Free Online Talk on History of MCFC Support – Register Now

On Saturday March 5 at 3pm (UK time) I will be doing a talk/presentation on the history of Manchester City’s support.

The talk will last about 1 hour and will be online, so you should able to access it anywhere. It will cover the history of Manchester City’s support with particular reference to:

•Match day ritual at Maine Road

•The Viking Call

•The ‘Boys Stand’

•Record crowds

•Songs & chants

•Fancy dress, bananas & bells

•Fanzines

•The Supporters Club

This presentation and talk is based on my popular 2019 talk at the Dancehouse Theatre in Manchester (if you attended that you will already have seen it!). I go into detail about the history of City’s support and celebrate some of the unique aspects of over 125 years of Manchester City FC.

This is a free event but there are a limited number of tickets. These must be ordered in advance. Subscribers can order their tickets now. There is a limited capacity so please book early if you want to participate. If any tickets are left I will open this up for non-subscribers at a later day (though this cannot be guaranteed of course). Further details below for subscribers:

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Book your ticket for the talk and access all the articles, interviews and archive material on this site when you subscribe today.

City Voices Project: More MCFC Fans’ Views Needed

An update on the City Voices project… It’s been over a year since I announced the project which will capture and archive the memories, stories and views of MCFC fans but, due to COVID, I’ve not been able to interview many fans. I’m still keen to gather these stories, which will be archived at MCFC for future generations too! Read on for more information…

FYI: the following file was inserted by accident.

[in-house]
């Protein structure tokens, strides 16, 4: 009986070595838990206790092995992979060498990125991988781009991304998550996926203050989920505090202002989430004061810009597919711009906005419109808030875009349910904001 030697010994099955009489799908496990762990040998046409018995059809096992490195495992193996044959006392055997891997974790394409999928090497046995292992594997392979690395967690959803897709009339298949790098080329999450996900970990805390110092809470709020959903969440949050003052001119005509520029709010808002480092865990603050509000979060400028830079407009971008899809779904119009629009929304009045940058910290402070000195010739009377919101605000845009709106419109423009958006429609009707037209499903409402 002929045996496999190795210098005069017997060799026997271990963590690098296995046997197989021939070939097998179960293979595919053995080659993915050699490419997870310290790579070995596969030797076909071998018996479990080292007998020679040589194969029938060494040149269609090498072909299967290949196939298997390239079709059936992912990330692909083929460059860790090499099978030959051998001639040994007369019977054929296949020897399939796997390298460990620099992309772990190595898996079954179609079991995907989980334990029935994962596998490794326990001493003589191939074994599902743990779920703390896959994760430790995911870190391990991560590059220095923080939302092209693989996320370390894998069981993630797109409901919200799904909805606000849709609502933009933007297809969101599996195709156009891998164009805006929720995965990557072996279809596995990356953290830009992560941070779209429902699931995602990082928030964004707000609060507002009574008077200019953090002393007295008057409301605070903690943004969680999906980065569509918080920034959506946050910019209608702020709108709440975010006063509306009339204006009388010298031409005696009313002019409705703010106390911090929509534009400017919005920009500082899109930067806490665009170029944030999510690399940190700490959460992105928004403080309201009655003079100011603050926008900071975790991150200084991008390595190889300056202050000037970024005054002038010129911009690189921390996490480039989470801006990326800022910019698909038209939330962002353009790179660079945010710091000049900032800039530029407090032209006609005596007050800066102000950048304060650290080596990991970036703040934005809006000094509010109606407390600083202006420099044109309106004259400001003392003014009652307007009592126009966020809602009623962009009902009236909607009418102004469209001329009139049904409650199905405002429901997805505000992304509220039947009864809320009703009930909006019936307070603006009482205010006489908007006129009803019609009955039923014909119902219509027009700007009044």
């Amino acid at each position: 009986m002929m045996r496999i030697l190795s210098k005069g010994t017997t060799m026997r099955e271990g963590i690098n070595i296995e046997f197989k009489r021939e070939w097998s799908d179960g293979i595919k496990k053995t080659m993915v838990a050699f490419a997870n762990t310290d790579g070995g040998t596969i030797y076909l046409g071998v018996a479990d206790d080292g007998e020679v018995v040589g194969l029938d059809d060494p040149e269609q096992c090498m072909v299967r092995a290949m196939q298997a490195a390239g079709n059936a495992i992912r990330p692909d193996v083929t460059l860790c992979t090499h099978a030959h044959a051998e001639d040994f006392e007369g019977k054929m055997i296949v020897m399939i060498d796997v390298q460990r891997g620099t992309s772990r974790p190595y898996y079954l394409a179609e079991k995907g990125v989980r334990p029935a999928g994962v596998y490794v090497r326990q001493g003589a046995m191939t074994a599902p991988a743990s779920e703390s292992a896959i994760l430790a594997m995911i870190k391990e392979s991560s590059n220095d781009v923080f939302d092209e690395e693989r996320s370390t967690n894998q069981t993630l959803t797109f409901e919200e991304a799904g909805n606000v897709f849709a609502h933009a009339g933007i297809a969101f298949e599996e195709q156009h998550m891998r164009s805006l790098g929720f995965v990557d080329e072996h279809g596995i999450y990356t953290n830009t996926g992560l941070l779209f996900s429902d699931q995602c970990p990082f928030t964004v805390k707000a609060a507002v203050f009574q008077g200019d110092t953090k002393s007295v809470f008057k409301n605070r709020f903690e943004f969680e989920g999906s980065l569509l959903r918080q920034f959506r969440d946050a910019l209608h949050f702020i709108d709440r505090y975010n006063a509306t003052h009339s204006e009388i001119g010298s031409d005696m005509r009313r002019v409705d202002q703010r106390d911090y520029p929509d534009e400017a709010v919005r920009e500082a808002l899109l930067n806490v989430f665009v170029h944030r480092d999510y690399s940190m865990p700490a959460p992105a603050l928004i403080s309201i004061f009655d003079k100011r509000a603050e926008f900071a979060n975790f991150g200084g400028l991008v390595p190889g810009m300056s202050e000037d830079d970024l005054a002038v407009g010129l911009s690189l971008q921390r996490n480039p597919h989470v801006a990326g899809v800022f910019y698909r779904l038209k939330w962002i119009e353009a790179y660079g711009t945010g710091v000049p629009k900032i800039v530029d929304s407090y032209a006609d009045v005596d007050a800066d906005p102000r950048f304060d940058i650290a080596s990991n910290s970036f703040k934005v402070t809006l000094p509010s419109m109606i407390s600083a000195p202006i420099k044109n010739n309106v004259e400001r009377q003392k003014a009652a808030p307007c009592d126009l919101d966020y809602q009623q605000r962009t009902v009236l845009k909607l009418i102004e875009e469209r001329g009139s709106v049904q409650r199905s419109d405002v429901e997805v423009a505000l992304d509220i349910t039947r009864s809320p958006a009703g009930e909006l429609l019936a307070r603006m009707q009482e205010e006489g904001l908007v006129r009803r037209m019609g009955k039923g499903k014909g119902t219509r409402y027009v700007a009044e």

Following on from my successful project capturing the stories of the women who played for and the people involved with Manchester City’s women’s team throughout its 30+ years of existence, a similar project was launched more than a year ago to capture the stories of Manchester City’s fans.

I will be capturing the stories of the club’s fans over the next year and you can help contribute to this great project. I’m keen to hear from and interview fans to ensure their stories and experiences are captured and retained for ever.

If you would like to help the project and provide your stories then please complete the questionnaire below and send it to gary@GJFootballArchive.com as soon as you can. Unfortunately, due to time constraints at the moment I will not be able to reply to all emails. I will certainly be reading every questionnaire and those stories will be captured for posterity. 

In addition, I will be interviewing some fans during 2022. Hopefully, this will be via face-to-face interviews may follow. If you would like to be considered for interview then please complete the relevant section on the questionnaire.

Updates on the project will follow over the coming months, including details of how these stories will contribute to our knowledge and understanding of what it has been like to support Manchester City over the decades. 

One important point to note is that I am keen to hear from fans of all ages based in Manchester, the United Kingdom and around the world. The greater the number that respond the better the archive of fans stories will become.